In my mind, Manipur was associated, for the longest time, with blockades and unrest. But a visit to Imphal, the capital of this north-eastern state, in November for the annual Sangai festival—named after the state animal, the brow-antlered deer, or sangai, found only in Manipur—proved to be an eye-opener.
Not only did I get a glimpse of the culture, since the festival brings together all the tribes, I realised Imphal is a deeply feminist city. It doesn’t mean that patriarchal views are absent, but the women are visible, with a history of leading mass movements of their own. Certainly, they seem to enjoy a greater degree of freedom than many of their counterparts in other states. As Sophia Arambam, a Manipur University researcher, noted in a 2020 paper, Women And Work In Manipur: “The women in Manipur are less likely to face the typical kinds of discrimination faced by their counterparts elsewhere, such as pressure to marry early, demands for dowry or other social ills like bride burning.”
My local guide, Julie Kagti, had a lot to do with the change in my views. A textile artist and a travel curator for her company, Curtain Call Adventures, she has been organising group tours for women, in addition to those for mixed groups, and has a good understanding of the North-East and its culture.
As I explored the city, I discovered that Imphal was once the seat of kings; both the city and the state are no strangers to conflict. They have seen it all, from the Burmese and Japanese invasions to war with the British in 1891. And women have played a huge role in moulding Manipur’s history. Take, for instance, the Nupi Lan, a mass resistance movement by women against the exploitation and artificial famine wrought by the British. This resulted in two major wars, in 1904 and 1939.
Women raised their voice yet again, this time against the sale and consumption of liquor, after a woman was assaulted at a liquor shop on 30 December 1975. She had gone there to try and stop her husband from drinking; the annoyed shopkeeper beat her up. This spurred a spate of protests. 1n 1991-92, sale of liquor was finally prohibited.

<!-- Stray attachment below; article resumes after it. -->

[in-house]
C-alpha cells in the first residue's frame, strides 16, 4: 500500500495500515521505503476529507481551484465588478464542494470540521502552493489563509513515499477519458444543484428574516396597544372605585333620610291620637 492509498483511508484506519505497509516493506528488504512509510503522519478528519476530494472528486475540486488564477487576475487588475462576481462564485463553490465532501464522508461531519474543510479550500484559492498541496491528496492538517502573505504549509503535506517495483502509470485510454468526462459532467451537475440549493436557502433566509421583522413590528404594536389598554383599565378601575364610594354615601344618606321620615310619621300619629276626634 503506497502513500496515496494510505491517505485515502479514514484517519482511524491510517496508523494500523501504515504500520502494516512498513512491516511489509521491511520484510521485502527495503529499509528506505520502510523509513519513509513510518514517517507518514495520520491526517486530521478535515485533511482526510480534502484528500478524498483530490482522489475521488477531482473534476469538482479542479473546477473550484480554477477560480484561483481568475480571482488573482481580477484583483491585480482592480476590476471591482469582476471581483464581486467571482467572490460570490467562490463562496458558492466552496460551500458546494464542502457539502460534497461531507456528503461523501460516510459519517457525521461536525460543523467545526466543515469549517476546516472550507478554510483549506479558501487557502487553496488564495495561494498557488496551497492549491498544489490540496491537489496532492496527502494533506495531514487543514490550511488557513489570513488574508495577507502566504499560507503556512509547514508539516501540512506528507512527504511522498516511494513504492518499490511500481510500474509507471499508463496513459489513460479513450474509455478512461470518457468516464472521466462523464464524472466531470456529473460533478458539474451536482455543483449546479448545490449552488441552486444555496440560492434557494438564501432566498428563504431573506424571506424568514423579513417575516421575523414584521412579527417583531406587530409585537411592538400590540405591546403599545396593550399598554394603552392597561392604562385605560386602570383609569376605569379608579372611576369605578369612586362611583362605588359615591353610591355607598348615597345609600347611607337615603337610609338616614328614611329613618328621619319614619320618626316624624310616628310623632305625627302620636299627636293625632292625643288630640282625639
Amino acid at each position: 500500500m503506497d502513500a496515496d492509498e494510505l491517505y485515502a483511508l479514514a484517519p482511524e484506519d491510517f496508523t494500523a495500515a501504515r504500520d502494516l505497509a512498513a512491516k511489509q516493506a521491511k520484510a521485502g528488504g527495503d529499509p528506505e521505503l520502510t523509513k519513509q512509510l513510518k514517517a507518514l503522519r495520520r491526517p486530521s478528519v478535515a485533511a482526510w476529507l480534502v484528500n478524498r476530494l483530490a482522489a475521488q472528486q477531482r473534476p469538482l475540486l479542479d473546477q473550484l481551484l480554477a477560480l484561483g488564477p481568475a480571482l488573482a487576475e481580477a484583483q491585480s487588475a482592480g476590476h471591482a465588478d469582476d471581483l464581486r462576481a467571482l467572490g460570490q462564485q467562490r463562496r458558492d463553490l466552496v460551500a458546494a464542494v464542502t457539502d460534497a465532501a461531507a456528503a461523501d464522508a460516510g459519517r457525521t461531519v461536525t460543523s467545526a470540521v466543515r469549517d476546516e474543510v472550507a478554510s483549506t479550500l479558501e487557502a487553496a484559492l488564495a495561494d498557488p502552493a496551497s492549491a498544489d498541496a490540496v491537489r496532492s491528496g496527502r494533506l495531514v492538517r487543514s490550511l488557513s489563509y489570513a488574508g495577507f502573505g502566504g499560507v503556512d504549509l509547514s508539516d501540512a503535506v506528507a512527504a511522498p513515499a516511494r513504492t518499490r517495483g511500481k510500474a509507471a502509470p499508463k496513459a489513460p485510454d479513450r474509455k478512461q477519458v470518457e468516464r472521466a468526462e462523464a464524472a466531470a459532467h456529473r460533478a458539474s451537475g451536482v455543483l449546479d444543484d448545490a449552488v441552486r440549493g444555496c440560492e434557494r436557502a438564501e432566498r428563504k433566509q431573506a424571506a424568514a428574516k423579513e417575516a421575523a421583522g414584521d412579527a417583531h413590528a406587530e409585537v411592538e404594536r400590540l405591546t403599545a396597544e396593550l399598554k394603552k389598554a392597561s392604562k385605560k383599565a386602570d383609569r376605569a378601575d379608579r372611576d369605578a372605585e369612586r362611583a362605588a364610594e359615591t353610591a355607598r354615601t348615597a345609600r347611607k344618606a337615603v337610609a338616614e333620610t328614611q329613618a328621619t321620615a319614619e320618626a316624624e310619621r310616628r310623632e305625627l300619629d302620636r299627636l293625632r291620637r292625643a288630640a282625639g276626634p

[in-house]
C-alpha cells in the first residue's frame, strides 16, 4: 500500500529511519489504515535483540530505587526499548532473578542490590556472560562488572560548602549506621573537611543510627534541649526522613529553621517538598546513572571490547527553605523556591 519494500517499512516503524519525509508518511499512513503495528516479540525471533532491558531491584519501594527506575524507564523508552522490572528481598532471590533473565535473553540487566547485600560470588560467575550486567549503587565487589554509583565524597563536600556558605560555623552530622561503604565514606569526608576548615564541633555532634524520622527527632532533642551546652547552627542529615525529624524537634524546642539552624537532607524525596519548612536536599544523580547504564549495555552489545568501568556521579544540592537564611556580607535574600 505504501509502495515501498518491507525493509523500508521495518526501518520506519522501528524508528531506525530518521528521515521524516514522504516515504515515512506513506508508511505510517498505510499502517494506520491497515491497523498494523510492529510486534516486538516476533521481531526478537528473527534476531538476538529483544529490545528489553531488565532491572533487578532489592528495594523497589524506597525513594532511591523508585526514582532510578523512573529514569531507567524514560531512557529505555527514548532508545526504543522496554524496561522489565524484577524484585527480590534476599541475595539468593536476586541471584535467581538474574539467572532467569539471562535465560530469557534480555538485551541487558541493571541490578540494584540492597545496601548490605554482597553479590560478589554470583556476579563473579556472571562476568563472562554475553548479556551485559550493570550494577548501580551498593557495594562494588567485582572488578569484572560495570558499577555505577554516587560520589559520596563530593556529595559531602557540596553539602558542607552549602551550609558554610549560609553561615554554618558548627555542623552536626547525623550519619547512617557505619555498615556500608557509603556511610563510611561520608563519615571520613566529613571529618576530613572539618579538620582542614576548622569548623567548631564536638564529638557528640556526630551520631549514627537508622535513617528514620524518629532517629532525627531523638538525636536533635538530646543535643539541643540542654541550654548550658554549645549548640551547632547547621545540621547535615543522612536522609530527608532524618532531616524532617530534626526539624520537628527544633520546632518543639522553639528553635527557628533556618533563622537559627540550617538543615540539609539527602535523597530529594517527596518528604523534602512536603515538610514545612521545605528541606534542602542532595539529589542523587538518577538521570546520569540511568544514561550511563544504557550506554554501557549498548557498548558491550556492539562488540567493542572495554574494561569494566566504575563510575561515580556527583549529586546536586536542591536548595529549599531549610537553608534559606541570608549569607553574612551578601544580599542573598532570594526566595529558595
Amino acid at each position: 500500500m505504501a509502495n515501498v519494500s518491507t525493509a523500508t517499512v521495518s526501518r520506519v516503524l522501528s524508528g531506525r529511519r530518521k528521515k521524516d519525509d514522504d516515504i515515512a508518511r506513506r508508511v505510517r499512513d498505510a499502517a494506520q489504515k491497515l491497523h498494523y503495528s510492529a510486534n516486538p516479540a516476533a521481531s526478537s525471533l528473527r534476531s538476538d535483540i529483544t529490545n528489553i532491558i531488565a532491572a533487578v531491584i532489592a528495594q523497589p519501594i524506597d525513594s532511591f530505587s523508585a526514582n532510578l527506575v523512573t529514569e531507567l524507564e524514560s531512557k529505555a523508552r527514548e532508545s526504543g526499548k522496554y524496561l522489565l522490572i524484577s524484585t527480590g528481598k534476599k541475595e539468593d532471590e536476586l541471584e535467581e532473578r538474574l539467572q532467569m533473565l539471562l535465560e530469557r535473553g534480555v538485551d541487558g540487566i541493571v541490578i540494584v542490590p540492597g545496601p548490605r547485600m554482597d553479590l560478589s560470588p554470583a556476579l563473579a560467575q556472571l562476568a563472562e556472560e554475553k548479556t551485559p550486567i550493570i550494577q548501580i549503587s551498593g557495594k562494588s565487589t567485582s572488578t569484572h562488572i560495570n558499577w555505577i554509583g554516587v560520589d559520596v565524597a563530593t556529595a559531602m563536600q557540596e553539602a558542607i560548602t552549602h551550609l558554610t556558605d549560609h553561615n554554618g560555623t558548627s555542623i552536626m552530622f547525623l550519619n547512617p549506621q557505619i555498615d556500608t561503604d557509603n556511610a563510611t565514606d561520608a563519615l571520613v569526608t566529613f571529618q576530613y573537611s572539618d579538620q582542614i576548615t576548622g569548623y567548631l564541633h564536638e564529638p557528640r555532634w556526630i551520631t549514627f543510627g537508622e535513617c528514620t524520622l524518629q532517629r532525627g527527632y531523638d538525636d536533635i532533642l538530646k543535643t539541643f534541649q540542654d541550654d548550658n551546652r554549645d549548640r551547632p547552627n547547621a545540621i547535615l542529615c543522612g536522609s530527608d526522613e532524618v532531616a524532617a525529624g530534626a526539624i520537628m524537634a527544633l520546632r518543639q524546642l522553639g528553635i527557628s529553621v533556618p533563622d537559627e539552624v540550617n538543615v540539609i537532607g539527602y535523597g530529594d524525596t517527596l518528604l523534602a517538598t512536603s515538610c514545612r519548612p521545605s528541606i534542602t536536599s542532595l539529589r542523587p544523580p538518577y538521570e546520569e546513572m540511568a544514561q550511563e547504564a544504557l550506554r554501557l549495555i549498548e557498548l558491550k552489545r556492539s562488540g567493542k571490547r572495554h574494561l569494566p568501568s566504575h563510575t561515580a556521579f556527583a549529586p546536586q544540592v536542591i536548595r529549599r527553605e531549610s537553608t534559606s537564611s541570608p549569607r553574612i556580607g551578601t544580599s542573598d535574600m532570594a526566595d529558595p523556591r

The Meira Paibi movement, whose origins go back to 1904, is well-documented. Following counter-insurgency operations in the state, women started patrolling the streets, protecting their localities from insurgent groups and the search operations of the Armed Forces. In 2004, a nude demonstration by 12 imas (mothers) in front of Kangla Fort, against the alleged rape and murder of a political activist, Thangjam Manorama, made headlines.
Our exploration of the city began at the very site of the ima demonstration—the Kangla Palace or Fort on the banks of the Imphal river. Once the palace of King Pakhangba of the Meitei dynasty, it was originally built as a citadel in 1611. Today it acts as the city’s lungs, with over 237 acres of green cover, overhanging fig and rubber trees, a lake, and the ruins of moats and brick walls.
History lesson over, we headed to the famous Nupi Keithel Market (popularly known as Ima Market, or Mothers’ Market). This is one of Asia’s biggest and oldest markets, run entirely by women. It sprawls across three large two-storeyed buildings with typically tapered Manipuri roofs, selling everything from fruits and vegetables to textiles.
I loved the lively vibe of the market, which was a microcosm of Manipuri society. Women—young and old—sat on elevated platforms, dressed in the local phanek ( sarongs) and shawls. Some were chatting, others doing accounts, knitting, or talking to customers. Our guide, Rajib, explained that the market had been around since the 16th century. The Meitei kings of the time had a system of military service called Lallup that left women to hold the fort—taking care of the family, doing the chores, toiling in the paddy fields and selling goods in the market.
The Ima Market is open only to married women, with stalls being passed on from mother to daughter. “Manipur has had a history of feisty women who have fought for their rights at every stage, from fighting the British forces to the military, and a women-run market is just another facet to that,” said Rajib. We walked through the market, picking up colourful phanek, reams of material and local spices, stopping for a chat or a photograph with the friendly shopkeepers.
Women continue to be visible in every sphere. Many of them still finance their enterprises through marups, a type of rotating savings scheme wherein they pool money and take turns to receive the collected money each month.
Stories and legends about the women of the city were a common thread through the trip. Not many people know that the famous game of polo had its origins in this state. I was lucky to see one match at the Imphal polo grounds, the oldest existing polo ground in the world. The game, in fact, has empowered many girls in the state who hail from humble backgrounds, shattering the stereotype that it is an elite game for rich men. Imphal has even hosted an international women’s polo tournament.
I met the man who revived women’s polo—L. Somi Roy, a film curator and author, whose home in Imphal is furnished with the artwork and books of his mother, a celebrated writer and artist, who hailed from the Manipur royal family.
On our last evening, we headed to the Sangai Festival grounds, watching rock music performances meld with traditional dance and martial arts. The ethereal Ras Leela dance can be misleading—for Manipur’s women are nothing if not spirited.
Kalpana Sunder is a Chennai-based journalist.